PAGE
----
NEW ORLEANS, LOUISIANA-- In the 1700's Mardi Gras appeared on New Orleans, Louisiana land. Over the years, it grew into the largest Carnival celebration in the northern hemisphere, rivaling the flash and fare of Rio De Janiero. While, countless cities all over the globe celebrate Carnival, to quote Bob Dylan: “There are a lot of places I like, but I like New Orleans better.”
During the largest party in New Orleans, the city swells with over three times it's population. With all the confection (king cake, pralines, beignets), glittering beads, glistening libations and beautiful stories of Mardi Gras Indians, Zulu Coconuts and brass bands enriching the souls of the hoards that align the streets; there is a lot that encompasses Mardi Gras. The Mardi Gras Museum of Costumes and Culture presents Mardi Gras in all it's glory, in a ten thousand square-foot building on Conti street at the back of the French Quarter.
The museum is presented by an expert historian and showman, museum founder Carl Mack. "I came to New Orleans in 1984 to play music at the World's Fair. I was known as the Xylophone Man because I was strolling around and playing my music. After the fair closed, I became a street performer," says Mack.
At the dawn of our lives, our parents encourage us that we can become anything we want to be in this world and the city of New Orleans takes that mantra literally during Mardi Gras with the assistance of costumes. This tradition, like all of New Orleans' magic predates the United States. "This was a celebration that went on in the dead of winter in Europe. The nobility would hear all of the fun the peasants were having down in the village and they started to conceal their identity. They put on a mask and a costume and went sneaking around with the peasants and so that is how this whole thing got started," says Mack.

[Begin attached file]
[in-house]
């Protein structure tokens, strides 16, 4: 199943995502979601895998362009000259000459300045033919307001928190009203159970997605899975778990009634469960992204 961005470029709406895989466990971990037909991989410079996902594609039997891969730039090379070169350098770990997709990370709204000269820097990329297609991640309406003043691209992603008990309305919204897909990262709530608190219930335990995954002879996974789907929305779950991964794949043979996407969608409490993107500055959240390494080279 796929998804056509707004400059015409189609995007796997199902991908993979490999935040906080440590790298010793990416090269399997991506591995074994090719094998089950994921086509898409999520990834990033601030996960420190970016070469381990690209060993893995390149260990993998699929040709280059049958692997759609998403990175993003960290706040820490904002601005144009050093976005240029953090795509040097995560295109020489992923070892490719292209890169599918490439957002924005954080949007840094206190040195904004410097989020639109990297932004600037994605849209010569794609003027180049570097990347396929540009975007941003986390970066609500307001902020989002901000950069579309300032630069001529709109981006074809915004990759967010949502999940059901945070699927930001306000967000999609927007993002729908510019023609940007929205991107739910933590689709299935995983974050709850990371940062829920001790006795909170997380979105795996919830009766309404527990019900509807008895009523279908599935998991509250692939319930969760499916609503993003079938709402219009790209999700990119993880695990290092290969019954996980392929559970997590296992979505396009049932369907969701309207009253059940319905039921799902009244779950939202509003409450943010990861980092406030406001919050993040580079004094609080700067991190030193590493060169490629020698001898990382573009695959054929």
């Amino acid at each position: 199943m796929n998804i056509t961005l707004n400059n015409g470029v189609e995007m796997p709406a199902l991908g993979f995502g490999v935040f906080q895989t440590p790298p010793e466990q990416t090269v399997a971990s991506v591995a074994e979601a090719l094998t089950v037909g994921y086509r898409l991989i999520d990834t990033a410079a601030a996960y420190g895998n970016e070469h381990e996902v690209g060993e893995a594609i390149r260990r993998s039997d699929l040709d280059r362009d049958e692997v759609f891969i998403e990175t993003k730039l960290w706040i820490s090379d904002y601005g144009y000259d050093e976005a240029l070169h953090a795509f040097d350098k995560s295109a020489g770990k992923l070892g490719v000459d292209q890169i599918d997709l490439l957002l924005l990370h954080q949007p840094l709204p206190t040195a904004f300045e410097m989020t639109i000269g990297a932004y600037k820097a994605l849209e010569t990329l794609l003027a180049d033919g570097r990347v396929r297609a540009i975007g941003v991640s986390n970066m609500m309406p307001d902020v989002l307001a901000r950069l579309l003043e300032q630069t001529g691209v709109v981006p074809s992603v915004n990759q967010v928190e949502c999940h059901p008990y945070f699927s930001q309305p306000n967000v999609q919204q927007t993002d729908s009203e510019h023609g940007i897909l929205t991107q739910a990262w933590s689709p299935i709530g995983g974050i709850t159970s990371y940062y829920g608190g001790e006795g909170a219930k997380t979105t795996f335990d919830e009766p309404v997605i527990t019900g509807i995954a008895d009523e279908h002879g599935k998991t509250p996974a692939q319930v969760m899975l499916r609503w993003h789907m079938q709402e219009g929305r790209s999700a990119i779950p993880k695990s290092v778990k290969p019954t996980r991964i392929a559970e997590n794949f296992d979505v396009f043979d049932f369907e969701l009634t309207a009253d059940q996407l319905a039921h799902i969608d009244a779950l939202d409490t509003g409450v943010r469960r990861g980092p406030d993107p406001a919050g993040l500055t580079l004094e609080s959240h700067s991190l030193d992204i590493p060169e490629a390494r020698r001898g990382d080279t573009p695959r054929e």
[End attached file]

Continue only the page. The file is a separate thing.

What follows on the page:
The museum experience is not typical. It is very interactive and visitors can step into the shoes of carnival revelers at any time of the year, by going in a room full of costumes and trying on different looks for themselves. As festival fever consumes the masses, Carnival all over the world is simply a way to loose ones's self in frivolity before you submit to the stringent parameters of the Catholic lenten season. Carl Mack knows his history well, animatedly saying, "the word carne... you've seen it on a menu. It means meat. The word Val means to go, like in Italian and French! It literally means meat to go and farewell to flesh. That is Carnival! New Orleans has one of the the largest Carnivals in the world. Ours is free and out on the streets for everybody to see.
The Mardi Gras Museum of Costumes and Culture is open daily from 10am to 5pm.